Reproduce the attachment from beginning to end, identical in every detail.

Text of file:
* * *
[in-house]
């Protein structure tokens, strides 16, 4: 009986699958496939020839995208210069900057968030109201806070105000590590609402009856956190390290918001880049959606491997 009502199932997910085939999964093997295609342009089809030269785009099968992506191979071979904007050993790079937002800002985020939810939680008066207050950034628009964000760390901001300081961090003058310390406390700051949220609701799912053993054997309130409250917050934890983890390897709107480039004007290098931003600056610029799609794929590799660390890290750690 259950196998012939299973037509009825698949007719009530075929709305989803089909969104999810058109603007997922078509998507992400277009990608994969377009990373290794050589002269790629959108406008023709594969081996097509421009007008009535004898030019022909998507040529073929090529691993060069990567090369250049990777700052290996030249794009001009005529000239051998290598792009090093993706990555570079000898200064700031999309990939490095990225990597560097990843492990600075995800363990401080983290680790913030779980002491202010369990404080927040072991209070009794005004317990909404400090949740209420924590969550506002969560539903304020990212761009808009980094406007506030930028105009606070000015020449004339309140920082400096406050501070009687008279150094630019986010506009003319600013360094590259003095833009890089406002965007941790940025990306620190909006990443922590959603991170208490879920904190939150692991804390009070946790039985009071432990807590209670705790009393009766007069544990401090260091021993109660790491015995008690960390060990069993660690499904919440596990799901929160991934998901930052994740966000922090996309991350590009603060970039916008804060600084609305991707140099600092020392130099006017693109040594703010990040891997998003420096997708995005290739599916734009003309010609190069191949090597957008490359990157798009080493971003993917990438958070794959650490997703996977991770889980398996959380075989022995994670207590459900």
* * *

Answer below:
[in-house]
């Protein structure tokens, strides 16, 4: 009986699958496939020839995208210069900057968030109201806070105000590590609402009856956190390290918001880049959606491997 009502199932997910085939999964093997295609342009089809030269785009099968992506191979071979904007050993790079937002800002985020939810939680008066207050950034628009964000760390901001300081961090003058310390406390700051949220609701799912053993054997309130409250917050934890983890390897709107480039004007290098931003600056610029799609794929590799660390890290750690 259950196998012939299973037509009825698949007719009530075929709305989803089909969104999810058109603007997922078509998507992400277009990608994969377009990373290794050589002269790629959108406008023709594969081996097509421009007008009535004898030019022909998507040529073929090529691993060069990567090369250049990777700052290996030249794009001009005529000239051998290598792009090093993706990555570079000898200064700031999309990939490095990225990597560097990843492990600075995800363990401080983290680790913030779980002491202010369990404080927040072991209070009794005004317990909404400090949740209420924590969550506002969560539903304020990212761009808009980094406007506030930028105009606070000015020449004339309140920082400096406050501070009687008279150094630019986010506009003319600013360094590259003095833009890089406002965007941790940025990306620190909006990443922590959603991170208490879920904190939150692991804390009070946790039985009071432990807590209670705790009393009766007069544990401090260091021993109660790491015995008690960390060990069993660690499904919440596990799901929160991934998901930052994740966000922090996309991350590009603060970039916008804060600084609305991707140099600092020392130099006017693109040594703010990040891997998003420096997708995005290739599916734009003309010609190069191949090597957008490359990157798009080493971003993917990438958070794959650490997703996977991770889980398996959380075989022995994670207590459900």